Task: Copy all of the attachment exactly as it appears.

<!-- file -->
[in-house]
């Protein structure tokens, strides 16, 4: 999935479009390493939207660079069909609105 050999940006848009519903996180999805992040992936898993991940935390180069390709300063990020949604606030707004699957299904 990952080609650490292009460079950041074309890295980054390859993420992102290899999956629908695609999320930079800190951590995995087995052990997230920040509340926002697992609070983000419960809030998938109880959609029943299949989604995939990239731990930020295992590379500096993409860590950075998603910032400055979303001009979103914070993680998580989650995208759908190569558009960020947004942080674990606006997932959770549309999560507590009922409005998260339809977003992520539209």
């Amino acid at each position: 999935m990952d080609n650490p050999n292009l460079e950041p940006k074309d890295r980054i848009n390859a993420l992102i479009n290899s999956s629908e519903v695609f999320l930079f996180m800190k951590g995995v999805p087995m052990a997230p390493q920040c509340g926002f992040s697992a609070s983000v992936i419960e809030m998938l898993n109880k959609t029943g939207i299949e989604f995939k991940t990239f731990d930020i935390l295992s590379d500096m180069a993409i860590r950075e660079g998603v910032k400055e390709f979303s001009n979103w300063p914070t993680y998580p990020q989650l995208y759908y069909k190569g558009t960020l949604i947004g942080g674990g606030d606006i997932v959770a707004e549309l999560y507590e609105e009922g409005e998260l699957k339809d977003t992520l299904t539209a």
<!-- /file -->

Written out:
[in-house]
């Protein structure tokens, strides 16, 4: 999935479009390493939207660079069909609105 050999940006848009519903996180999805992040992936898993991940935390180069390709300063990020949604606030707004699957299904 990952080609650490292009460079950041074309890295980054390859993420992102290899999956629908695609999320930079800190951590995995087995052990997230920040509340926002697992609070983000419960809030998938109880959609029943299949989604995939990239731990930020295992590379500096993409860590950075998603910032400055979303001009979103914070993680998580989650995208759908190569558009960020947004942080674990606006997932959770549309999560507590009922409005998260339809977003992520539209």
């Amino acid at each position: 999935m990952d080609n650490p050999n292009l460079e950041p940006k074309d890295r980054i848009n390859a993420l992102i479009n290899s999956s629908e519903v695609f999320l930079f996180m800190k951590g995995v999805p087995m052990a997230p390493q920040c509340g926002f992040s697992a609070s983000v992936i419960e809030m998938l898993n109880k959609t029943g939207i299949e989604f995939k991940t990239f731990d930020i935390l295992s590379d500096m180069a993409i860590r950075e660079g998603v910032k400055e390709f979303s001009n979103w300063p914070t993680y998580p990020q989650l995208y759908y069909k190569g558009t960020l949604i947004g942080g674990g606030d606006i997932v959770a707004e549309l999560y507590e609105e009922g409005e998260l699957k339809d977003t992520l299904t539209a």